High Res Gaming Testing, 3-way SLI with Far Cry 2
We started our high-resolution 3D game testing with the recently released Far Cry 2. This time we have the resolution dialed up in the game to 1920X1200, the native resolution for our 24" test LCDs. We also turned up all quality settings and anisotropic filtering for textures to maximum levels. Benchmarks were then run with super-crisp 8X AA with Ultra High Quality enabled as well. This is a torture test that will bring any graphics subsystem to its knees, unless you're running at least a pair of high end cards in tandem--though we were testing a trio of GPUs at once, in a 3-Way GeForce GTX 285 SLI configuration.
Testing Three Full X16 Gen2 PCI Express For Graphics:
The object of our test methodology in this benchmark run and the ET: Quake Wars test on the following page, was to try and stress system bandwidth over PCI Express with as much GPU traffic as we could throw at it, at the maximum resolution of our test bench monitor, which is 1920X1200. Running 3-Way SLI with the Far Cry 2 game engine at these extreme settings should accomplish that goal nicely. Also, this time we put both the MSI Eclipse and Gigabyte GA-EX58 Extreme motherboards up against the Asus P6T6 WS Revolution. Here we're going to look at just what three full X16 Gen2 PCI Express links can do for multi-GPU rendering (X16, X16, X16), versus a X16, X16, X4 setup on the MSI board and a X16, X8, X8 setup, which is more common for motherboards that don't incorporate NVIDIA's NF200 PCIe switch chip.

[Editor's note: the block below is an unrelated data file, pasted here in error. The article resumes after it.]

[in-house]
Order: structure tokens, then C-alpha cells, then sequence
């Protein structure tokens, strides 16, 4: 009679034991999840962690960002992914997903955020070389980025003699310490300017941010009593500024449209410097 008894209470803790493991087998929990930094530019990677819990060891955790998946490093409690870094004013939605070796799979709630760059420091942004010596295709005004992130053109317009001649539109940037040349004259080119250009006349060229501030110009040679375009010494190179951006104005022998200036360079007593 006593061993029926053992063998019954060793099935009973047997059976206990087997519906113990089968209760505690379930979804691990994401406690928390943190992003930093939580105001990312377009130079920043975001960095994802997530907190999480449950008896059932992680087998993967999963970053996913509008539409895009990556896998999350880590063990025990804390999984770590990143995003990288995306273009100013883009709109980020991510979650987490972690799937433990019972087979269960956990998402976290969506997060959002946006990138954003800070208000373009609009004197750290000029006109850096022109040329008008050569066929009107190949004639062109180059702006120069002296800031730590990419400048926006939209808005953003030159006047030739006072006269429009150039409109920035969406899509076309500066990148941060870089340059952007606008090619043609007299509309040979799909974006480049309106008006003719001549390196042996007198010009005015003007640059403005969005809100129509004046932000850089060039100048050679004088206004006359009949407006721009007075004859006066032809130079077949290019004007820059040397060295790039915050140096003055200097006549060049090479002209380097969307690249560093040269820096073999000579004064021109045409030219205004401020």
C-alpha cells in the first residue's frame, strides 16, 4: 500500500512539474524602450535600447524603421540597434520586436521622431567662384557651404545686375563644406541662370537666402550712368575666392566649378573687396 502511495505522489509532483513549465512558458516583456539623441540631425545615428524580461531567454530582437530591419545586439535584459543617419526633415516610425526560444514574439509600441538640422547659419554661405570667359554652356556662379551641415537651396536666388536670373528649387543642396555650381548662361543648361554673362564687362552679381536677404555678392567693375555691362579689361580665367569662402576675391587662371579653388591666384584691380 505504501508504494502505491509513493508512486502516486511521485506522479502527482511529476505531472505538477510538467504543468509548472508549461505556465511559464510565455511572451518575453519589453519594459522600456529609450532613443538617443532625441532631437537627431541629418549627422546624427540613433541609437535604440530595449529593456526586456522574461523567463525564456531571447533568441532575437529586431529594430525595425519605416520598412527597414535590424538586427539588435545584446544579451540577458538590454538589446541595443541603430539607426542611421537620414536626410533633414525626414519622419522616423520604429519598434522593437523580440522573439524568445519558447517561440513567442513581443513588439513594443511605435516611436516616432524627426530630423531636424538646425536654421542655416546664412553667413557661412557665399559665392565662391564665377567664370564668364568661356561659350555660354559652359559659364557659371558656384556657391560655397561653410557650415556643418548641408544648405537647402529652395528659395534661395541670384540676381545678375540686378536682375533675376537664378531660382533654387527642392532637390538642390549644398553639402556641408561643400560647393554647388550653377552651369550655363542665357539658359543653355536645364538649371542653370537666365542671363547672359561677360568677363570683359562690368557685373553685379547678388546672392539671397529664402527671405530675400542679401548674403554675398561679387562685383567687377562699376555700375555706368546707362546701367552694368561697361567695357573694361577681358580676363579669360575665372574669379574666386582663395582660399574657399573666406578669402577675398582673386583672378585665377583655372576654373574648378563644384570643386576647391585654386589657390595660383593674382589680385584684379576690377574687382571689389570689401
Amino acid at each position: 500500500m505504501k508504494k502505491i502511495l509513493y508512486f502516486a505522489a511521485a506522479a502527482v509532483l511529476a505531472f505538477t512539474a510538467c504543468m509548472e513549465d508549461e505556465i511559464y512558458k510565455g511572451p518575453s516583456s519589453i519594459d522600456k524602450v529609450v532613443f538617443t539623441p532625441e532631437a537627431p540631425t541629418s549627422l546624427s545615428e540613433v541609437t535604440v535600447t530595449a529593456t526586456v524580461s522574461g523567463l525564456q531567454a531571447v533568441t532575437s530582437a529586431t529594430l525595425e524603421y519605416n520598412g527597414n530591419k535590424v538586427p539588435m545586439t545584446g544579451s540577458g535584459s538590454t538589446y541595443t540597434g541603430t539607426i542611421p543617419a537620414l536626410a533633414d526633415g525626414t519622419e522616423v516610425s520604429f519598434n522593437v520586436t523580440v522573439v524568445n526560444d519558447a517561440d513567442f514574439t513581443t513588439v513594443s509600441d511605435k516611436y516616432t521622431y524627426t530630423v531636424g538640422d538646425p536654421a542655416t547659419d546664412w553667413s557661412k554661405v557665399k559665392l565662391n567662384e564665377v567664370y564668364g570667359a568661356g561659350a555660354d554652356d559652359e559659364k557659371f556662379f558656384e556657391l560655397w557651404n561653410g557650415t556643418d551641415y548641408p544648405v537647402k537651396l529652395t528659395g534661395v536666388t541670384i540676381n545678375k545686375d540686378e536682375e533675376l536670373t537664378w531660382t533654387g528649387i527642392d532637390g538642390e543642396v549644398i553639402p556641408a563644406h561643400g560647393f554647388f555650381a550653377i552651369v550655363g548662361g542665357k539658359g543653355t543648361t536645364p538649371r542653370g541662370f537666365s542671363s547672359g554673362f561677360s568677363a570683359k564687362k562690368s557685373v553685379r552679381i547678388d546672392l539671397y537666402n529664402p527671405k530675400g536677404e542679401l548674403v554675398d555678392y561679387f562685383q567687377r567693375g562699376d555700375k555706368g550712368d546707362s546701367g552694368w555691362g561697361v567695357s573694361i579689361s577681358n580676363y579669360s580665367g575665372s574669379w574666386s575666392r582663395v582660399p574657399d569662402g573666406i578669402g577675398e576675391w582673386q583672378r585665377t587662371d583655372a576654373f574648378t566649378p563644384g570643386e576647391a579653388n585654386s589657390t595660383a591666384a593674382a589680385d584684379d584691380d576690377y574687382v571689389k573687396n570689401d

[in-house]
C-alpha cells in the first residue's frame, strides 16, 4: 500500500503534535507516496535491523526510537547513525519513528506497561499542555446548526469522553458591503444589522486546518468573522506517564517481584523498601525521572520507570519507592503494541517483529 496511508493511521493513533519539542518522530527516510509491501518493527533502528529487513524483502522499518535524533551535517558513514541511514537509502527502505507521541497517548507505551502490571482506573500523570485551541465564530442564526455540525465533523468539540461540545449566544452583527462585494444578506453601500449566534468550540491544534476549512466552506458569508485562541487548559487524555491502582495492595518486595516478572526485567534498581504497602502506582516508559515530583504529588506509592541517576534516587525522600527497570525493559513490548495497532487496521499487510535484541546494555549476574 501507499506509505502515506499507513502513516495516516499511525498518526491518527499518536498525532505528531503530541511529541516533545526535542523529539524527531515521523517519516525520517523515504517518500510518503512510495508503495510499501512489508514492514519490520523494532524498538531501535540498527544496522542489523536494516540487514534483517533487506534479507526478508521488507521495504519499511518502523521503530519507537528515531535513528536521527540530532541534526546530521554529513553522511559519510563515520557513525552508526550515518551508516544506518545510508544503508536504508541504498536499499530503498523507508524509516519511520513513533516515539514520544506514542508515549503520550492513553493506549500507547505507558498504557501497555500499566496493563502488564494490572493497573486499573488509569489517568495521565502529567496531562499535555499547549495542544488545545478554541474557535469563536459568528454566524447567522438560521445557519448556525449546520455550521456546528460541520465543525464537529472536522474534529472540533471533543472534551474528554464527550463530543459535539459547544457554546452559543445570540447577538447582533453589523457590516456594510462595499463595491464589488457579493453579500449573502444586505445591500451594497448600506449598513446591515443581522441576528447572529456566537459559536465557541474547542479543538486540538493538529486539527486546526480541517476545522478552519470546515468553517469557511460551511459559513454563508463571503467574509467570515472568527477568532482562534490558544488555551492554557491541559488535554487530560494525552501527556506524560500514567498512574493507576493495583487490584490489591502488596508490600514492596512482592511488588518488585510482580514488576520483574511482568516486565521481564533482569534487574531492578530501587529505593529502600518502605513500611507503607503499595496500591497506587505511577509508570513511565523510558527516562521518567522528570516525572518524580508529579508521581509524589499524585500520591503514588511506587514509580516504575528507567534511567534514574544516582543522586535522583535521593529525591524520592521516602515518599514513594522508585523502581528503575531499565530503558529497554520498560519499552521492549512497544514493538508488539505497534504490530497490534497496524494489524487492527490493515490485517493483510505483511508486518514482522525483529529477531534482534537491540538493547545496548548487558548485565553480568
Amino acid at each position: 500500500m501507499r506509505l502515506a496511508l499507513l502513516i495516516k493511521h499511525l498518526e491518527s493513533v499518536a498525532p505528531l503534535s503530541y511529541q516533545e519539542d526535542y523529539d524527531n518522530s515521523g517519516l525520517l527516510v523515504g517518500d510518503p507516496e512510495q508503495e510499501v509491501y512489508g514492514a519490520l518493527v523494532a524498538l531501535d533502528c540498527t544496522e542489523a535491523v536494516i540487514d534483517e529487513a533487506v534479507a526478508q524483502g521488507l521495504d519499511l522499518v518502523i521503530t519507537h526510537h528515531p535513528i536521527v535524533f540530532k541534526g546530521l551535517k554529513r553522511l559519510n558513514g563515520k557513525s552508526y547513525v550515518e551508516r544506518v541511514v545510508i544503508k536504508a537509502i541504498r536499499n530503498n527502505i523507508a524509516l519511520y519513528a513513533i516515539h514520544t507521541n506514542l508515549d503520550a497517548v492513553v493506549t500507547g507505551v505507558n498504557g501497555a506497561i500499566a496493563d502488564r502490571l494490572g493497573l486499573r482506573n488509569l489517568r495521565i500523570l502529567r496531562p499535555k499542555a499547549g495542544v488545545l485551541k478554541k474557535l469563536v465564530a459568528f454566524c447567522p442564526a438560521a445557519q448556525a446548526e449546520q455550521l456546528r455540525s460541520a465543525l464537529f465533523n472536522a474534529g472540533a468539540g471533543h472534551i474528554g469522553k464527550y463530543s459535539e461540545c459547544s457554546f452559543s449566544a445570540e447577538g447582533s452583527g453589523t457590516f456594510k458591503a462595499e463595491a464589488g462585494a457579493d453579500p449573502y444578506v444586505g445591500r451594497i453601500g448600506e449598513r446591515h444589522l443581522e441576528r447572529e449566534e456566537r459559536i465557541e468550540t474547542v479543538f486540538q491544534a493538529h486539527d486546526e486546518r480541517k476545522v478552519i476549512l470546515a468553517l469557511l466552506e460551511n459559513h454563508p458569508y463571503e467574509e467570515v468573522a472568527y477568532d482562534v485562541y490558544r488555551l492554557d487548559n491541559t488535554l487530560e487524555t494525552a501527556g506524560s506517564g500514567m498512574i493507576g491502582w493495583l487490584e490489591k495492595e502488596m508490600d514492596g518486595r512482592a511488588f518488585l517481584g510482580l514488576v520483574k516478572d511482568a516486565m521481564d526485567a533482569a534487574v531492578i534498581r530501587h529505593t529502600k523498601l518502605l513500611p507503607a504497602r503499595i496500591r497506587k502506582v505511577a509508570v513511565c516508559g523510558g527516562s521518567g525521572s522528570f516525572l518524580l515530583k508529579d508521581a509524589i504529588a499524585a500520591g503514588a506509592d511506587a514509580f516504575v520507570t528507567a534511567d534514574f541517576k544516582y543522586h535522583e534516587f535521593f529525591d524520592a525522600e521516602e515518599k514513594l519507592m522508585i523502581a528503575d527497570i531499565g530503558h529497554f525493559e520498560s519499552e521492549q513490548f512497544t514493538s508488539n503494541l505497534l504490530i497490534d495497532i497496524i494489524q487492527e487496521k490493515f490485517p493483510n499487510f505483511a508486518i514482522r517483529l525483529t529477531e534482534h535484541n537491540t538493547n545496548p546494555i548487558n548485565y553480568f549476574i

However, remember we're talking about Gen2 PCI Express here, which offers a ton of bandwidth. Specifically, a single X16 connection offers 8GB/s (4GB bi-directional) of concurrent bandwith, while a X8 offers 4GB/s and a X4 offers 2GB/s. So, in reality, the Asus P6T6 WS Revolution has 24GB/s of bandwidth available over PCIe for graphics transfers, the Gigabyte board has 20GB/s total and the MSI Eclipse, with its standard X58 Express chipset configuration, also has 20GB/s available to it. Let's have a look...
The first thing to note here is that processing horsepower does affect performance in this test setup, for a couple of reasons. First, there is a fair degree of inter-GPU transaction workload for the host processor to contend with and also, with all this GPU bandwidth available, even at this high resolution and these ultra high image quality settings, the test becomes slightly more CPU-bound. As such, going from 2.8GHz to 3.2GHz on the Core i7 actually yielded a 6-7% performance gain on the Asus P6T6 WS Revolution and Gigabyte boards and a 9% performance gain on the MSI Eclipse. Apparently, with the MSI board's lower available PCIe bandwidth in one of its slots, there are a higher number of PCIe transfers taking place that puts more of a strain on the processor, hence the enhanced benefit of a faster CPU. For the Asus P6T6 WS and Gigabyte boards, a faster CPU offers slightly less advantage, since they can afford a larger transfer size with each transaction. The net result is that both the Asus P6T6 WS Revolution and Gigabyte GA-EX58 Extreme, with a 2.8GHz Core i7 processor clock, actually perform as fast as a 3.2GHz processor on the MSI board, under this specific benchmark scenario.
The rest of the data here speaks for itself, under these high workload conditions, there is no real tangible benefit for 3-Way SLI with three full X16 PCIe links versus a boad that can support a X16,X8,X8 series of connections. In fact, likely due to slightly higher latency going through the NF200 chip, the Asus board is a frame or two per second slower than that Gigbyte board. However, it's perfectly clear that 3-Way SLI on a motherboard that supports something less than a X16, X8, X8 connection, is giving up some available performance to be sure. Incidentally, MSI is reportedly going to offer the MSI Eclipse Plus motherboard, which will come equipped with the NF200 chip for full X16 3-Way SLI as well.